The cervical segment of the ICA transitions into the petrous segment upon entering the carotid canal. It averages 5 mm in diameter, is comprised of an initial vertical portion approximately 10–11 mm in length, is related posteriorly and anteriorly to the jugular foramen and Eustachian tube, respectively, and terminates as the genu, lying anteroinferomedial to the cochlea and anteromedial (in most cases) to the geniculate ganglion, and turning as the horizontal segment to run anteromedially for ~20 mm before transitioning into the lacerum segment. This sharp bend renders use of covered stents challenging (e.g., stenting) and the frequent fusiform morphology of aneurysms in the petrous ICA makes selective aneurysmal obliteration/primary coiling not possible. Flow diverters are thus ideal for navigating the petrous ICA at the genu and bridging the fusiform lesions found here.
Aneurysmal dilation of the petrous segment of the ICA may cause facial paralysis due to the proximity of the genu to the geniculate ganglion and facial nerve., The geniculate ganglion is within approximately 6–7 mm of the genu of the petrous ICA and is found posterolaterally, posteriorly, and laterally to the same in approximately 3/5, 1/3, and 1/6 of individuals, respectively. The greater superficial petrosal nerve runs along the anterosuperior margin of the carotid canal and damage to it may result in alacrima. The horizontal portion of the petrous segment of the ICA is crossed medially by the abducens nerve and is located posterior to and below the Gasserian ganglion in Meckel's cave, accounting for not infrequently observed abducens palsy., Also in close relation to the petrous ICA is the vestibulocochlear nerve, running within the internal acoustic meatus, damage to which may underlie tinnitus or hearing loss in these patients.,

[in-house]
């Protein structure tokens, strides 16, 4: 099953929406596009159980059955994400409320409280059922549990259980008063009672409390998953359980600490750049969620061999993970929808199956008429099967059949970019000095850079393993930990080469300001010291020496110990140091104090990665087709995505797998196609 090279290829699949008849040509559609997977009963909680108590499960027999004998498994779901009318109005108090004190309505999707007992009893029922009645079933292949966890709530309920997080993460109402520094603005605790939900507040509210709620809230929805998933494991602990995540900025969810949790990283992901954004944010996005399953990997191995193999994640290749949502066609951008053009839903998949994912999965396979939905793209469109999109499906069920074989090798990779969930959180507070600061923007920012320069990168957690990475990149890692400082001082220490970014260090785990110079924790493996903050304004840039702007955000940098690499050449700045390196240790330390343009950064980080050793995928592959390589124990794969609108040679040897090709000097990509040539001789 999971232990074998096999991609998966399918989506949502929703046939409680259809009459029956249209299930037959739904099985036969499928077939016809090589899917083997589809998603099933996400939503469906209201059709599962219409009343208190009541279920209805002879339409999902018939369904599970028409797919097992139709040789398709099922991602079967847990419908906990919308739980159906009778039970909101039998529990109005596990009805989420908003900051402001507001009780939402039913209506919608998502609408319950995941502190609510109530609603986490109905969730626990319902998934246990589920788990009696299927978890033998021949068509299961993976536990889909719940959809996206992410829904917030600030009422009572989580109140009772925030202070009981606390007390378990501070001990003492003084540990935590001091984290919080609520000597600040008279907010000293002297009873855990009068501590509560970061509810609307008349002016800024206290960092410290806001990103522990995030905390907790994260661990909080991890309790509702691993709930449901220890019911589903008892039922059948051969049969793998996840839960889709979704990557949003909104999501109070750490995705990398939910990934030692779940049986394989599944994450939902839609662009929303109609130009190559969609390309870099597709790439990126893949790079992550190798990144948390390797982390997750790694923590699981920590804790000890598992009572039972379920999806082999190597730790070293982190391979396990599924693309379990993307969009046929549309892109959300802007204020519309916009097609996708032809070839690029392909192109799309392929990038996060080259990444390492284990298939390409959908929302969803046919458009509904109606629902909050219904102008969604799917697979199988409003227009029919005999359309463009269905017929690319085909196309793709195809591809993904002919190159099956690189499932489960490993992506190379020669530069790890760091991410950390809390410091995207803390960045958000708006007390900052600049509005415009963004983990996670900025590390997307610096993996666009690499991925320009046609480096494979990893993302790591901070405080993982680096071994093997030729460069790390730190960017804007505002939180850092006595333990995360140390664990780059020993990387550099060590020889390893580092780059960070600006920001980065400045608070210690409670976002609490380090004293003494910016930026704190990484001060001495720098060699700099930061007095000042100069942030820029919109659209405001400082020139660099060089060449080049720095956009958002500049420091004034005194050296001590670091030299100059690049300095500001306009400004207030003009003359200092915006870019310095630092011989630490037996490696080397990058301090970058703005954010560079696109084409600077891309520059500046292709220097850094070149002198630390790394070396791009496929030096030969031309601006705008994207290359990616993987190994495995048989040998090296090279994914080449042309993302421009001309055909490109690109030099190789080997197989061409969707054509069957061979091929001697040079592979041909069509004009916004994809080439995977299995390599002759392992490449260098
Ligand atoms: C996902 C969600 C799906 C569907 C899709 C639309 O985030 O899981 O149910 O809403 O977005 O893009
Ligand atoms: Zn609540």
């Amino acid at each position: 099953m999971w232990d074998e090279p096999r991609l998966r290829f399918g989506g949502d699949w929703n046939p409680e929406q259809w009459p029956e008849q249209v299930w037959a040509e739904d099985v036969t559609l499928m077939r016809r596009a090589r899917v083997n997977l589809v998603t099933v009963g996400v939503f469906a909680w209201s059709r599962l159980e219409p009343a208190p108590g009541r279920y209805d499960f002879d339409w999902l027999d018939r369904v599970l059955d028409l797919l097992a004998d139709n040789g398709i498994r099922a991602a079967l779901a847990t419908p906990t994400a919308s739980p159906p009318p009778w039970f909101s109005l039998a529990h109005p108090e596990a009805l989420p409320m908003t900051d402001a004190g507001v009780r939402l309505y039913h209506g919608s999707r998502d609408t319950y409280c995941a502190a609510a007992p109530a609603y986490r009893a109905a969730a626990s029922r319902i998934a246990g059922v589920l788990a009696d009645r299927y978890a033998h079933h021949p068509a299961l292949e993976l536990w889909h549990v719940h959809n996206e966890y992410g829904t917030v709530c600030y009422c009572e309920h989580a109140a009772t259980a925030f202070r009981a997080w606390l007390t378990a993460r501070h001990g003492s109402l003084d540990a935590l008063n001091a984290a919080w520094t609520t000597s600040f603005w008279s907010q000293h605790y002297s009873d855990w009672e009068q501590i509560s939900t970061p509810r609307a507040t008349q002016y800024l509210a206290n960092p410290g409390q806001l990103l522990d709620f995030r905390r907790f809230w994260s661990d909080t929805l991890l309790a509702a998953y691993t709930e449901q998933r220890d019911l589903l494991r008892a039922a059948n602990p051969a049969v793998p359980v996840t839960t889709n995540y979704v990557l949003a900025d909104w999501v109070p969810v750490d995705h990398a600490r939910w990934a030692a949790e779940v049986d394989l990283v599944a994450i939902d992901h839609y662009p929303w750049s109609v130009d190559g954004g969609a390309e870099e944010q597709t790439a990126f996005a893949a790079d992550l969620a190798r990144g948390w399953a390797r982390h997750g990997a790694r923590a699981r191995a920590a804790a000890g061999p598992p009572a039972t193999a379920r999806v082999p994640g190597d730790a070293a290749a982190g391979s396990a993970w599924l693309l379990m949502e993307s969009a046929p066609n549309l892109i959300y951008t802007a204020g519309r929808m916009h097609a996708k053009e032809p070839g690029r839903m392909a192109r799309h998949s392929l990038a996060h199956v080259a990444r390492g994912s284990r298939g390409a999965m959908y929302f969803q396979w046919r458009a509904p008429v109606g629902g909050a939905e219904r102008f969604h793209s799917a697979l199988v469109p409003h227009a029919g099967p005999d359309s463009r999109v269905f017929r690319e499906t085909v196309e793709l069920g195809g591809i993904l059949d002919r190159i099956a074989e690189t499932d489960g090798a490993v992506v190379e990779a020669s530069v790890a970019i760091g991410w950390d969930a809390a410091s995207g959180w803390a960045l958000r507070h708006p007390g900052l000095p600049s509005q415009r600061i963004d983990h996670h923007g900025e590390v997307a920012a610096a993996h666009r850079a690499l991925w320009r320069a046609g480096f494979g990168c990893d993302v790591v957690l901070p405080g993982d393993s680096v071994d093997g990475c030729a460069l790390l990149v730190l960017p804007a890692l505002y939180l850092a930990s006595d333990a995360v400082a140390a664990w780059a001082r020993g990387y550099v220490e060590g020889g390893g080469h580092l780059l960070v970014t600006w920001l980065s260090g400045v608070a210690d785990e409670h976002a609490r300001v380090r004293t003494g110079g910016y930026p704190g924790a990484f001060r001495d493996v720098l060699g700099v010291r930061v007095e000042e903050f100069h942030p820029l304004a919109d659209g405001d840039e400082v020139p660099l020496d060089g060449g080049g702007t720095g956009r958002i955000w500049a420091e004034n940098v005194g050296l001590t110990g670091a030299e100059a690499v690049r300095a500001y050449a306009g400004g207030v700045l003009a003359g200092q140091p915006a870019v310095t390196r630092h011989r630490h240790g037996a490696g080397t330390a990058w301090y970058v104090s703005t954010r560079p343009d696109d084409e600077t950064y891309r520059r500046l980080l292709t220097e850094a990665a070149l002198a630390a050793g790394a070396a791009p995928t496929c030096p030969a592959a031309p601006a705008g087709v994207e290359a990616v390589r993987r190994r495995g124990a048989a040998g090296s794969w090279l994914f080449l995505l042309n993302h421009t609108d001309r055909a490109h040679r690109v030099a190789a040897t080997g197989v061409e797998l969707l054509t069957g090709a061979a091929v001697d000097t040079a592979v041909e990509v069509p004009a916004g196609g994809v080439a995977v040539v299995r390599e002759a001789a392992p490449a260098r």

Branch arteries from the petrous ICA are found in approximately two fifths of anatomical specimens, typically arising from its horizontal aspect. These have historically included the vidian and caroticotympanic arteries, though the latter were not found in an anatomical dissection study by Paullus et al., who found the vidian artery most commonly, followed in frequency by periosteal arteries. The otic artery represents an exceedingly rare persistent anastomosis between the carotid and vertebrobasilar circulations, characteristically anastomosing with the lower basilar trunk. The clinical significance of these branches is that they may fill the ICA in retrograde fashion in cases of spontaneous or interventional parent vessel occlusion of the cervical ICA. The clinical inconsequence of compromise of these branches, when they are present, renders this effect with use of PED unimportant.
The petrous ICA is surrounded by venous and neural plexi. The former is present in 76% of individuals and represents a lateral extension of the cavernous sinus. It exhibits a variable extent of lateral extension, on average 7.6 mm into the carotid canal. The peripetrous ICA venous plexus may fistulize with the artery and contribute to aneurysmal persistence/progression and/or recurrence in untreated/treated cases. The peripetrous ICA neural plexus is comprised of two trunks from the carotid nerve, variably sending nerve fibers to accompany arteries and cranial nerves IV-VI, as well as the deep petrosal nerve, which joins the greater superficial petrosal nerve to form the vidian nerve. Petrous ICA aneurysms may thus cause a Horner's syndrome by disruption of these nerve fibers.
Treatment of petrous internal carotid artery aneurysms using flow diversion
Flow-diverting stents are microcatheter-delivered self-expanding flexible metallic stents designed to induce aneurysmal thrombosis and reconstitution of the parent vessel without occlusion of parent arterial branches via a modest reduction of intra-aneurysmal flow. PED was approved in April of 2011 for large or giant wide-necked Intracranial aneurysms arising from petrous segment of the ICA distally as far as the superior hypophyseal segment of this vessel.